Best Ball Leagues: Value Tight Ends
Drafting tight ends in best ball leagues always seems like a chore. You know you need them, but there’s sizable drop-off between the first three typically taken in drafts and everyone else. A similar process to drafting quarterbacks, drafting a TE in the right spot and justifying how many of the position you take will lead to a higher win percentage. Mike Beers (@beerswater) of the Bestball Command Center came up with a basic decision tree of how to draft TE’s.
His article on the topic outlines when and how you should draft two or three TE’s in best ball formats depending on the draft capital used at the position. A key takeaway here is the use of ‘Top-6’ and ‘Top-10’ descriptors. Both characterize players that are either ranked within those categories or have those ranks in their range of outcomes. Players within these ranges (from Rob Gronkowski to Greg Olsen) should be paired with at least one other TE. The farther down the list you wait, the more tight ends you may need to draft.
The objective is to cobble together enough top-12 weeks across your tight ends to improve your total score. A single top-6 TE should produce the majority of those performances on a weekly basis. The second TE can cover the bye week or the occasional floor game. A single top-10 TE will have less top-12 weeks. This creates the need for more players to be drafted at the position. It’s essentially a trade-off. Early TE’s require a sacrifice in high talent at positions of greater need (i.e. WR, RB) and late TE’s require a sacrifice of an extra roster spot. Either strategy is viable in best ball and there are some TE’s available late that can cover a few weeks in 2018. Five are highlighted here with their associated team situations.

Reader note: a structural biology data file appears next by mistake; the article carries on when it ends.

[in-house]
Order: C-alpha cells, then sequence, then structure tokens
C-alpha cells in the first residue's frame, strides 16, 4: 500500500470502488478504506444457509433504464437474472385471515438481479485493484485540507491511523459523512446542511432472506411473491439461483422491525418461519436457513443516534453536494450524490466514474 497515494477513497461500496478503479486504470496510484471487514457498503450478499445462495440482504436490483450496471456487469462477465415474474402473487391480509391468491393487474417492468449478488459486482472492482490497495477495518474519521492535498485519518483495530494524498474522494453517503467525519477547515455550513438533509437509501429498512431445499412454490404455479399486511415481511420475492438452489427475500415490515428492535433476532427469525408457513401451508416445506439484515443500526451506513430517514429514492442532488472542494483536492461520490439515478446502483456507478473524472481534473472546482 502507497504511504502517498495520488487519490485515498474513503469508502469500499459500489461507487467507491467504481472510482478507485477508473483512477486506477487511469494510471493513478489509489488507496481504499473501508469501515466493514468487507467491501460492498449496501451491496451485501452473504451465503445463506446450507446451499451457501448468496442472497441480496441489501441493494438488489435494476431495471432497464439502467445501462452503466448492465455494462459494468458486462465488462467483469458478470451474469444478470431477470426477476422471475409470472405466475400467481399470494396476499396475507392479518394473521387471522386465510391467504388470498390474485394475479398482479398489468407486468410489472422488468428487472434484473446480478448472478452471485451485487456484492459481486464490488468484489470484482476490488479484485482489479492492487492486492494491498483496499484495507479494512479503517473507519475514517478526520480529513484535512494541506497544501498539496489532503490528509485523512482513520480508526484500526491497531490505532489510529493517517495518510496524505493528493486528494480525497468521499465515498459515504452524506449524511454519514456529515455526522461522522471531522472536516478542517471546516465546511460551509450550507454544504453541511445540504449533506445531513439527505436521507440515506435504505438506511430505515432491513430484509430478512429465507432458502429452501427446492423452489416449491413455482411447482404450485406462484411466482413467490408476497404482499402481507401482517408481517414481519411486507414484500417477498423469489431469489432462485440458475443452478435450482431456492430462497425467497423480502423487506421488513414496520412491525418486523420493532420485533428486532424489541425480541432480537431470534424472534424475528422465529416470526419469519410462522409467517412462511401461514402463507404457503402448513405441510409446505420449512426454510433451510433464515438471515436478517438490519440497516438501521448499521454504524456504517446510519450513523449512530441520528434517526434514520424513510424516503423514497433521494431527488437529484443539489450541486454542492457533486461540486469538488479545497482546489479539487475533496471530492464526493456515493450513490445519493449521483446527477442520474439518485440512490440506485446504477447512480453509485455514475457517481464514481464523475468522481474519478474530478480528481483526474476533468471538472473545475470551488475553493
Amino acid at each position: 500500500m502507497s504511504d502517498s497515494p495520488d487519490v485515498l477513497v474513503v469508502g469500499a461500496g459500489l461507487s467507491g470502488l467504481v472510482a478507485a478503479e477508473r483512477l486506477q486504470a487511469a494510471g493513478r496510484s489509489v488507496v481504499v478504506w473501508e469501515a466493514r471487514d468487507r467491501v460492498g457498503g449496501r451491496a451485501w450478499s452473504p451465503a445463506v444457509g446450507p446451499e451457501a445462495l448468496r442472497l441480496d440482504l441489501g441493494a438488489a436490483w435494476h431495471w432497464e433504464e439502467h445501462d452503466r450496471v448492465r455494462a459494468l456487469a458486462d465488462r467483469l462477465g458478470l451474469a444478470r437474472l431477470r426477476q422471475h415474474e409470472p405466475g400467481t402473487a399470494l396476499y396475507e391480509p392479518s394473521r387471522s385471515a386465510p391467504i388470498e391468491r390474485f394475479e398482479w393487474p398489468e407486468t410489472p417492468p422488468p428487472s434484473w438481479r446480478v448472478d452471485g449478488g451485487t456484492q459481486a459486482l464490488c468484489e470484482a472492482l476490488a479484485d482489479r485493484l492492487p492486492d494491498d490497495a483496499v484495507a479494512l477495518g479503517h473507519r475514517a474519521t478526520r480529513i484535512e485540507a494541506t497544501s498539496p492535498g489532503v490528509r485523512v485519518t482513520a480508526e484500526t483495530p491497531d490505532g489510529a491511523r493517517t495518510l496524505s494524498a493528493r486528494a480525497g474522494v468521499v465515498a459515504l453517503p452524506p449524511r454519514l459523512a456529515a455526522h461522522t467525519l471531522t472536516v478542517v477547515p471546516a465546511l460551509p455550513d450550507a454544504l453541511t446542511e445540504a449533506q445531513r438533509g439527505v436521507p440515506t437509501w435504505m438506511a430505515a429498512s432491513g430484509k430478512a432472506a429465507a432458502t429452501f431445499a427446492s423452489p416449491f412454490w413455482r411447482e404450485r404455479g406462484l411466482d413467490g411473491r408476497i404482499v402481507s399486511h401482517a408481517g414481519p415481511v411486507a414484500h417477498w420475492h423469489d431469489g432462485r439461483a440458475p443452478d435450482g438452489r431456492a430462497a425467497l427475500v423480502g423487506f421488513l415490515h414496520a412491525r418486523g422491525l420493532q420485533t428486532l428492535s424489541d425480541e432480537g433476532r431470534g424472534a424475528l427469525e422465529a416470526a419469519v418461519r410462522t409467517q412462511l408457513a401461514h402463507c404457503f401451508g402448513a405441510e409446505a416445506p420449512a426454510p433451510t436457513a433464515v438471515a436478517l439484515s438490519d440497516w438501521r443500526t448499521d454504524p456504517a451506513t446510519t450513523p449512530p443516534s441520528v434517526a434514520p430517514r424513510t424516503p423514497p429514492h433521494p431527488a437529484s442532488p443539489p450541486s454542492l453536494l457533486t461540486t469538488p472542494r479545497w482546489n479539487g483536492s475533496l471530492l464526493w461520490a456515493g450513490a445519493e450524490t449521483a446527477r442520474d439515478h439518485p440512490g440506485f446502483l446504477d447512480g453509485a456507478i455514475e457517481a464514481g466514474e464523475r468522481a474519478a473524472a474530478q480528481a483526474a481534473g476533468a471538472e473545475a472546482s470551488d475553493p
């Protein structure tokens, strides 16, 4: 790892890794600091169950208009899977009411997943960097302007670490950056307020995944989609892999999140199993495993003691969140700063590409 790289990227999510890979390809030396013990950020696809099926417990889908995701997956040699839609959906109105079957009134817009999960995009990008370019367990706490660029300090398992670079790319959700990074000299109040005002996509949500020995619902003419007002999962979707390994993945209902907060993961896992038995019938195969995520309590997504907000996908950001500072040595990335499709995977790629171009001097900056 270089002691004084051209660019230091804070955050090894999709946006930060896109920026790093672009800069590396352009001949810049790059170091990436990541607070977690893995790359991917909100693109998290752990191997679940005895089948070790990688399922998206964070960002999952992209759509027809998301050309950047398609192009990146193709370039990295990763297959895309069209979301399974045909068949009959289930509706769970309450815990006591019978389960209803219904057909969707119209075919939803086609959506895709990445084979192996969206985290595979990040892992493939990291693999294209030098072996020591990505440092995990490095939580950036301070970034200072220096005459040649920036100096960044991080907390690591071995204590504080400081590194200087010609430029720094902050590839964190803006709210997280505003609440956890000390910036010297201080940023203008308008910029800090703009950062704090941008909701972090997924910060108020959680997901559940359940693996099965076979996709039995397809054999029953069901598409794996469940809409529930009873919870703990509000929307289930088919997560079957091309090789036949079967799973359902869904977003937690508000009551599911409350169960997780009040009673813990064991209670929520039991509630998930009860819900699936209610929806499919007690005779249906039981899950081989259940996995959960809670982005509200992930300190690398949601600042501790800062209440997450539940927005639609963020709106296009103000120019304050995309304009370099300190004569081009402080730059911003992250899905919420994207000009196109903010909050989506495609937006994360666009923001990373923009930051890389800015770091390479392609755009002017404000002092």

Top Values for Best Ball Leagues
David Njoku (TE 14, ADP: 130)
Before we get into his team situation, let’s look at Njoku the player. He’s 6’4″-246 and tested in the 79th percentile or higher for every workout metric offered at the NFL Combine. To put it in perspective, he’s a larger, faster (and healthier) Jordan Reed. His 60 targets in 2017 were third in his class, but only 35 were considered catchable. Also noteworthy, was his usage in the deep passing game. Njoku received 15 deep targets (5th across all TE’s) generating 49.2% of his total production on these routes.
The Browns’ offense has been completely overhauled after the 2018 draft and free agency. Regardless of who starts at QB, the opposing defense will have to worry about the receivers and running backs out of the backfield. Njoku presents a size/speed mismatch that Cleveland can capitalize on with the added personnel. His production should take a step forward in 2018 making him a viable best ball target in the later rounds.
#Browns if tyrod taylor holds off baker mayfield as the starting QB, one player to watch in fantasy is second year tight end David Njoku. Taylor’s safety blanket is his tight end. pic.twitter.com/GZ64sNUQOz
— Damian Parson (@NFL_Draft_Crr) June 10, 2018
Ricky Seals-Jones (TE 21, ADP: 178)
Seals-Jones’ situation has more upside than his athletic profile. He’s fast for his size (6’5″-243, 4.69-40 time), but has below average skills once the ball’s in his hands. However, what do we care about in fantasy football? Volume. As the 2017 Cardinals went into crisis mode over injuries, Seals-Jones was one of the few left standing (literally). Ricky Seals-Jones was targeted on 41.2% of his routes run. That is the highest target percentage for TE’s in 2017. His 2018 situation hasn’t drastically changed either. The team jettisoned two of their wide receivers and replaced them with one receiver fitting the slot receiver archetype. With reports already surfacing of an expanded role, there’s a path to more targets for the converted wide receiver.